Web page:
Apr. 8, 2012 6:05 am
Marie, did I tell you that I also layered a little strawberry slices on top of the curd? It made it look really pretty when it poked through the top. Thanks for your ideas!
 
Apr. 8, 2012 6:07 am
Thanks for the comments, GmaSusan. Your idea for the biscuits sounds very interesting! I would like to know which brand of sea salt you use! :)
 
Apr. 8, 2012 8:08 am
I am so impressed with your blog Marianne. You actually did a much needed scientific experiment. Like you, I have always used what I have on hand (usually salted). Very interesting to see the divided results. See you soon in Vegas!
 
Apr. 8, 2012 10:22 am
Thanks, mauigirl! I am so stoked about Vegas! I should say, WE are--since it's a very short time until we get there!
 
Apr. 8, 2012 12:40 pm
Well done Marianne...and thanks for answering that age-old question! Lucky teachers to benefit from your evaluation!
 
Apr. 8, 2012 7:18 pm
Thanks, Wyattdogster! I wonder if it changed anyone's mind!!!
 
Apr. 9, 2012 4:10 pm
Yes, butter is an important ingredient in my cooking. The question of salt verses unsalted has always been a problem. I usually use unsalted for sweet foods & salted for savory foods; when recipes don't specify. I brake that rule for chocolate goodies, as I find salt compliments chocolate. I freeze my extra unsalted butter because I don't go through it as fast as the other. It seems to lose flavor as it ages and this way I always have it on hand. I appreciate your post as well as your investigation.
 
Phoebe 
Apr. 9, 2012 5:16 pm
Thanks for the blog!! Always wondered why they ask for unsalted and then add salt to the recipe. Always go for the salted and shrug my shoulders as the unsalted just sits, and sits, and sits............
 
Apr. 9, 2012 9:37 pm
Pamela, thanks! I need to freeze my unsalted! Thanks for the advice on when to use them. Phoebe, I know what you mean! Thanks for weighing in!
 
Apr. 9, 2012 10:39 pm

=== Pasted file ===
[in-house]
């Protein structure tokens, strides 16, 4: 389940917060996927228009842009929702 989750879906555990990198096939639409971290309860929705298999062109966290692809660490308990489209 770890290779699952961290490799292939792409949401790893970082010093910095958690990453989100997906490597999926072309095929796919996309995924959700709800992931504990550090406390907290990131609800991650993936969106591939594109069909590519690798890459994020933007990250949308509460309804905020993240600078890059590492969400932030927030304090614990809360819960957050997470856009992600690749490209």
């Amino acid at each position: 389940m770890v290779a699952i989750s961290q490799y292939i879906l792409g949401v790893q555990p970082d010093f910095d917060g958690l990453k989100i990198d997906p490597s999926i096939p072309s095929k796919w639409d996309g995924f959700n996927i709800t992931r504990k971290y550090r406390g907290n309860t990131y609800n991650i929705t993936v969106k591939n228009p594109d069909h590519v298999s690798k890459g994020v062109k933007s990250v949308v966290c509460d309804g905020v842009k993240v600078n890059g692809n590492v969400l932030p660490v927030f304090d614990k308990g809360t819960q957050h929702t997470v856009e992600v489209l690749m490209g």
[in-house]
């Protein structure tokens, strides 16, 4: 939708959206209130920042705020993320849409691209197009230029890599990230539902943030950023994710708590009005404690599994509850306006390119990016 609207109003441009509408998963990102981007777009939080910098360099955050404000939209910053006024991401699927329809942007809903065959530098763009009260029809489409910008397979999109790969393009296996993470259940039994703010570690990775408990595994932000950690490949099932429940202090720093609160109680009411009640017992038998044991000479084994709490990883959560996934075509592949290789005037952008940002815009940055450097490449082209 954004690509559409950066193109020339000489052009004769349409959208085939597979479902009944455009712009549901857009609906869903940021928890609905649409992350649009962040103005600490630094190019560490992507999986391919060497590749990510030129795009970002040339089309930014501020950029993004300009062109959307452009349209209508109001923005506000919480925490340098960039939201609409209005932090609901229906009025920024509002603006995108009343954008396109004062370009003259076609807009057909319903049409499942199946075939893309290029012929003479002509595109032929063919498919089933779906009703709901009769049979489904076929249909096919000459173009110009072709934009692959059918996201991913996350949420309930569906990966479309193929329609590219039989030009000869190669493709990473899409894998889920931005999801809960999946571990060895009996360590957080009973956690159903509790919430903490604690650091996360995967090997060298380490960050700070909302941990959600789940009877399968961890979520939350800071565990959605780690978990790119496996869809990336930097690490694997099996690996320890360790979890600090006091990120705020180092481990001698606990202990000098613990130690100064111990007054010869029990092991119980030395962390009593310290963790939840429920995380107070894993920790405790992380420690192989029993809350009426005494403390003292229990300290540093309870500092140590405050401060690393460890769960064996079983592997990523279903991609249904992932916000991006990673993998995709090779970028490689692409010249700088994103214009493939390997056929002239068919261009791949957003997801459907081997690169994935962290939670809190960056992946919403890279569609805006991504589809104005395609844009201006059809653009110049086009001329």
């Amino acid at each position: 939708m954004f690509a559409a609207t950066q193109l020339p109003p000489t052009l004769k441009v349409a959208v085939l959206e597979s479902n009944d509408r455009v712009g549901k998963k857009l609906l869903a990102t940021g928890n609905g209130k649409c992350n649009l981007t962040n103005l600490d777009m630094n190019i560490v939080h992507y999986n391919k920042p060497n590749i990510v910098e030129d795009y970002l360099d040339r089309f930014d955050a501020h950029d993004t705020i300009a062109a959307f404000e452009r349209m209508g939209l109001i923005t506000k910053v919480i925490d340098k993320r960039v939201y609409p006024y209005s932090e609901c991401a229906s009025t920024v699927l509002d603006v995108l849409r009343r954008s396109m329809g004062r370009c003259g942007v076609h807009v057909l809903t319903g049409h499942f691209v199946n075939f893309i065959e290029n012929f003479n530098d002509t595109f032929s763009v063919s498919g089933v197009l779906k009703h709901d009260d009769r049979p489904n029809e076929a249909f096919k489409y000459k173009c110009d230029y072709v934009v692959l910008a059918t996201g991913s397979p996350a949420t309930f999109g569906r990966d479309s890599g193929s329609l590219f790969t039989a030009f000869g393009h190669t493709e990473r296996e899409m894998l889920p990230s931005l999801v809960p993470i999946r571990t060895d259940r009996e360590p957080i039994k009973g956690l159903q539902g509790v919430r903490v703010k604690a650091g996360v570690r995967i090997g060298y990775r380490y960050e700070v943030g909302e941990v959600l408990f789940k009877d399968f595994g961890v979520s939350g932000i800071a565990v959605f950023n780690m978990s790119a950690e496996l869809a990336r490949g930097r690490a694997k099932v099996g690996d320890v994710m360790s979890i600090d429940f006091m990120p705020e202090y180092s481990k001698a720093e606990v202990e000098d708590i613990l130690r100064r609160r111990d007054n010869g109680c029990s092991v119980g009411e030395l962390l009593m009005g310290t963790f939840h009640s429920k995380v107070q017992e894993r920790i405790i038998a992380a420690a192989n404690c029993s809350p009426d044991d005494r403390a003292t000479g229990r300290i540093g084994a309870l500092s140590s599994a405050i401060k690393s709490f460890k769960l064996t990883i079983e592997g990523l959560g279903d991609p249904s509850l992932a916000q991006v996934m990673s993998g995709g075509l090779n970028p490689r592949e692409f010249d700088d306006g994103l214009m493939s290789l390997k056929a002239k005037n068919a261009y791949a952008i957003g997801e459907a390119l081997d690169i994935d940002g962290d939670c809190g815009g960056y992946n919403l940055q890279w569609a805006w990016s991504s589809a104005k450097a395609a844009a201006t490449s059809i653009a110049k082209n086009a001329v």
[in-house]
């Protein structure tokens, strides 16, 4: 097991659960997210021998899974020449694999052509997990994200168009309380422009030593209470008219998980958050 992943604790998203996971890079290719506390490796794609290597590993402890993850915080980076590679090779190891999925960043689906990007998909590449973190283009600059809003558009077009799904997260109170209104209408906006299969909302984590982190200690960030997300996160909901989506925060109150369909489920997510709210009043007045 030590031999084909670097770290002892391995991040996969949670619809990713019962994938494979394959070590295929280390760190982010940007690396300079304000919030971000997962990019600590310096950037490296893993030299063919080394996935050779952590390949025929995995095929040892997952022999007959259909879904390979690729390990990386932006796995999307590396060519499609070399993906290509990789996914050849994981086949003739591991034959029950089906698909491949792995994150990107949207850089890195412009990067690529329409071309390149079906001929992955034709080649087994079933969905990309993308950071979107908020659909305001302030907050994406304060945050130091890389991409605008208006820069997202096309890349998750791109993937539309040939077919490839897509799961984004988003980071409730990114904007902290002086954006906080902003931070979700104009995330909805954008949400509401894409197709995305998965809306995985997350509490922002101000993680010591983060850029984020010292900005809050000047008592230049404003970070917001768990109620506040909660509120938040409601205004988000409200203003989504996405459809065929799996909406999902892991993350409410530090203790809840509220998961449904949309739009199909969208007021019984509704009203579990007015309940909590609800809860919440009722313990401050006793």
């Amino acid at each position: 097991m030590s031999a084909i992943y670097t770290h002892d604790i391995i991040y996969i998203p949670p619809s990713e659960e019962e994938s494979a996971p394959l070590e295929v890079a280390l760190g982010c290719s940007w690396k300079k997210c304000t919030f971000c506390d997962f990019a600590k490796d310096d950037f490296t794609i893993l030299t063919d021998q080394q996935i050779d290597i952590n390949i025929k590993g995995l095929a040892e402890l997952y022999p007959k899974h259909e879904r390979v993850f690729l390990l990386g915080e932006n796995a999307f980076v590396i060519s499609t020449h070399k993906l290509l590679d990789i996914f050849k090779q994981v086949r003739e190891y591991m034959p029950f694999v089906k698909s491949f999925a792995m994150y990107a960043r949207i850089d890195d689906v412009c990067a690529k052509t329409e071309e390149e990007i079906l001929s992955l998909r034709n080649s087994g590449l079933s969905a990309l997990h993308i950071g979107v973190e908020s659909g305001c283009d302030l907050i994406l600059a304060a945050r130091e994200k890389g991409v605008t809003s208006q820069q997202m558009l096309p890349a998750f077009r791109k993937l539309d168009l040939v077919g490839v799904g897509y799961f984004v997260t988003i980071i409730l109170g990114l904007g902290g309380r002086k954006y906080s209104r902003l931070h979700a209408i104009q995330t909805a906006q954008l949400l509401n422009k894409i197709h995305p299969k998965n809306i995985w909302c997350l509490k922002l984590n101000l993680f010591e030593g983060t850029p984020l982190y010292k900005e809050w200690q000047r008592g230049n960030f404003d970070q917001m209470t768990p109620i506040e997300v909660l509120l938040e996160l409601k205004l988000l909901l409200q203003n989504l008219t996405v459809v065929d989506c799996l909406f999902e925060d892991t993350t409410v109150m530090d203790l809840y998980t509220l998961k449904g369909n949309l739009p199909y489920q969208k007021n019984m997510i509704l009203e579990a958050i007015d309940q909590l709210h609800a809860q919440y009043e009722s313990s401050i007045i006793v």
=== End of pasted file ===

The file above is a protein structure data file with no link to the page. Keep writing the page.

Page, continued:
[Confession time. I tend to open blogs, look through the pics, then go back and read . . . ] When I opened your blog and looked at the pics, I thought you had made little Easter butters (= I was extremely impressed (= The cookies are indeed cute, btw (= I, too, use what I have on hand. But that is normally salted (= If a recipe states "unsalted," then I just leave out the added salt. Btw, my cookie crumbs no longer have added salt as an ingredient. ONE person always complained that they were too salty. [Of course, his hand was always in them anyway.] But I use salted butter and took the salt out of the recipe . . . http://allrecipes.com/personalrecipe/62465535/barbaras-cookie-crumbs/detail.aspx
 
bwl8585 
Apr. 10, 2012 3:29 am
Since 'butter' was the topic at our Easter table this past weekend, I thought I'd drop one more note into the bucket. Unbeknownst to many of my guests, that stick of butter in your butter dish does NOT need to be refrigerated. Room temperature butter is so much better, whether slathering hot biscuits or skimming bread for toasting. My friend's husband is a dairyman and he backs up my claim. Also, since we don't skimp on its usage, I buy in bulk when it's on sale and freeze. It lasts forever and a day ... or until we eat it all up which isn't quite that long!
 
Apr. 10, 2012 5:41 am
Xray, I guess that's how our recipes just keep evolving, isn't it! I'll have to go back to my recipe and change it! Bwl8585, I agree that room temp butter is tasty. But then I like everything room temp--even my water! Thanks to your friend on validation of leaving it out!
 
Apr. 10, 2012 7:01 am
Wonderful Blog Marianne! I love that you conducted this experient and I REALLY love those cute cookie cutters. When I started baking, that was one of the first questions I asked everyone. Why some recipes call for unsalted butter and some just say butter. I now use only unsalted butter to bake. Here's my reason.... The UNSALTED butter is ONLY for baking. (Salted butter is for cooking and spreading.) The UNSALTED butter has it's own space in the fridge. That way, I'm relatively sure I'll have some when I bake.
 
cheryl 
Apr. 10, 2012 9:39 am
I LOVE BUTTER TOO! Butter makes everything better! I prefer Land o Lakes (salted), though I occasionally use unsalted for baking. I am a true butter addict.
 
Apr. 10, 2012 5:35 pm
What a lovely blog! Loved the cookie cutters and loved your testing to see which was the better butter. Honestly, if I could get my hands of fresh that would be my pick :)(: salted or not!
 
Apr. 11, 2012 6:01 am
Candice, I'll have to keep both on hand. I think the unsalted will stay in the freezer since it doesn't have quite the shelf life as salted! Thanks for stopping by----virtually AND literally. We had a wonderful visit.
 
Apr. 11, 2012 6:03 am